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Veteran Knesset members of the Likud probably remember the meetings that the Foreign Affairs and Defense Committee had in 1994. In these sessions, then-Foreign Minister Shimon Peres worked tirelessly to convince the other members of the merits of the agreement according to which the Palestinian Authority would get full control of Gaza and Jericho as the first stage of implementation of the Oslo Accords. Skeptic Likud members asked the foreign minister: "What if the Palestinians fire Katyusha rockets at Ashkelon?" - "We'll crush them like fleas," Peres responded assertively, adding a demonstrative gesture. When the right-wingers' pessimistic forecast materialized, Peres led a group of ministers that tried to restrain the IDF's retaliatory military operations.

This reminder is now provided as a service to Peres, to show him that his current attempts to convince his party to once again join Prime Minister Ariel Sharon's government are pathetic. Regrettably, Peres seems to have been struck by an infliction that is common among octogenarian politicians: they don't know when to quit; they don't realize their actions suddenly seem to have no link to reality; they no longer touch people's hearts and no longer invoke their respect.

Like in his promise to crush Palestinian terror like vermin, Peres now is trying to mobilize support for another move from which Labor can, ostensibly, retract at will: negotiations with Sharon to join the coalition, in which conditions will be stipulated to test his intentions. But Labor leaders, as well as the general public, have already learned the dynamic of such negotiations; even more importantly, they have deciphered the code behind Peres' relentless efforts. They know once he gets his foot in the door that party chairman Amram Mitzna is trying to close shut, he will offer more and more reasons and suggestions, along with the usual promise that backtracking is always an option, and mobilize help inside and outside to create facts that will burst the door open and march Labor back to the government, with Peres in the lead.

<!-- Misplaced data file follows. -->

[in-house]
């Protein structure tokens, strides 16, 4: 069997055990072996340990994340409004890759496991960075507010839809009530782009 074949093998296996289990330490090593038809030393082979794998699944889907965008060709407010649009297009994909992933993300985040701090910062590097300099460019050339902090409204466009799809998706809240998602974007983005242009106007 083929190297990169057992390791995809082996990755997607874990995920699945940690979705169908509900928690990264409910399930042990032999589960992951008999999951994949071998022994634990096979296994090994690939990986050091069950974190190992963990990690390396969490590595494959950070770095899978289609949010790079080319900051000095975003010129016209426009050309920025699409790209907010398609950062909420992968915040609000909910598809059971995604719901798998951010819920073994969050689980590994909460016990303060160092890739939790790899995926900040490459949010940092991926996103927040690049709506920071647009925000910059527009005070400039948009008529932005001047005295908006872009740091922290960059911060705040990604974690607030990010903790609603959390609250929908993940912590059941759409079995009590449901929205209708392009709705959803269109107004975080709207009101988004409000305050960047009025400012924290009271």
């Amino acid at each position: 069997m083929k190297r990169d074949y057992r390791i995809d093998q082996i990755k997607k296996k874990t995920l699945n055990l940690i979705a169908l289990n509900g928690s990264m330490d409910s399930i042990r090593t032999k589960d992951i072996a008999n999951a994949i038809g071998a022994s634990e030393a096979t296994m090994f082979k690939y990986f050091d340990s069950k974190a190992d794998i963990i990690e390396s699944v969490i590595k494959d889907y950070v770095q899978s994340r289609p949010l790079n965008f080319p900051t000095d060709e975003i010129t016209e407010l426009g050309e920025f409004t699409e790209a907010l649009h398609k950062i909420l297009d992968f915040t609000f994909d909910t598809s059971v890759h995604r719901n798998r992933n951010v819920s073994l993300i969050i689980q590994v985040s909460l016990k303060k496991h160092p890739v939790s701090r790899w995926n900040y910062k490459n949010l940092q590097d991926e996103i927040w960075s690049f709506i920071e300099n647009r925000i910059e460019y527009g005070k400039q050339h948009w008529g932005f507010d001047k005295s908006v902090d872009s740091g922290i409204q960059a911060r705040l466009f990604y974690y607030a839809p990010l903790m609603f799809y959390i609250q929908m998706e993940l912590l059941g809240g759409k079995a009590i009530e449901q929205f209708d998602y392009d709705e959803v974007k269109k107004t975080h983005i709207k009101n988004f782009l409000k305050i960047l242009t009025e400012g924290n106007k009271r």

All this would have been legitimate had Peres had a valid reason to convince Labor to join Sharon's government, but it seems he is motivated by nothing more than a personal agenda. In the last government, Peres was continually degraded by Sharon (including Sharon's prohibition to meet PA Chairman Yasser Arafat; Sharon's turning down Peres' entreaties to allow the Palestinian leader to participate in the Christmas service at the Church of the Nativity; Sharon's disregard of the agreement between Peres and Abu Ala) but did not draw the natural conclusions and held tight to his portfolio. Sharon answered Palestinian terrorism with force, without any concurrent political incentives. Peres protested but bowed to the prime minister's dictate. At critical moments in the conflict, Sharon circumvented Peres (with raids in Gaza, F-16 strikes, assassination of arch-terrorists in calm periods, capture of the Orient House, devastation of the Muqata, definition of targets in Operations Defensive Shield and Determined Path, and more) - but Peres stayed hopeful, in the government.

The outgoing Labor ministers are unable to boast any substantial achievement in mitigating the prime minister's attitude toward the Palestinians. They flatly disagree with all of the outcomes of his policy, as they explained unequivocally in the election campaign that came to a close only five days ago. Why on earth should they rejoin any government led by Sharon?

Furthermore, Sharon's proclaimed goal is to reach an agreement. If this is indeed the case, he needs no spurring from the left wing. According to this logic, too, there is no reason for Labor to join the government. If small right-wing coalition partners make it difficult for Sharon to implement the necessary painful concessions, Labor can back him up from the opposition benches. Shimon Peres would therefore be well advised to sit back and let Amram Mitzna steer the party as he sees fit.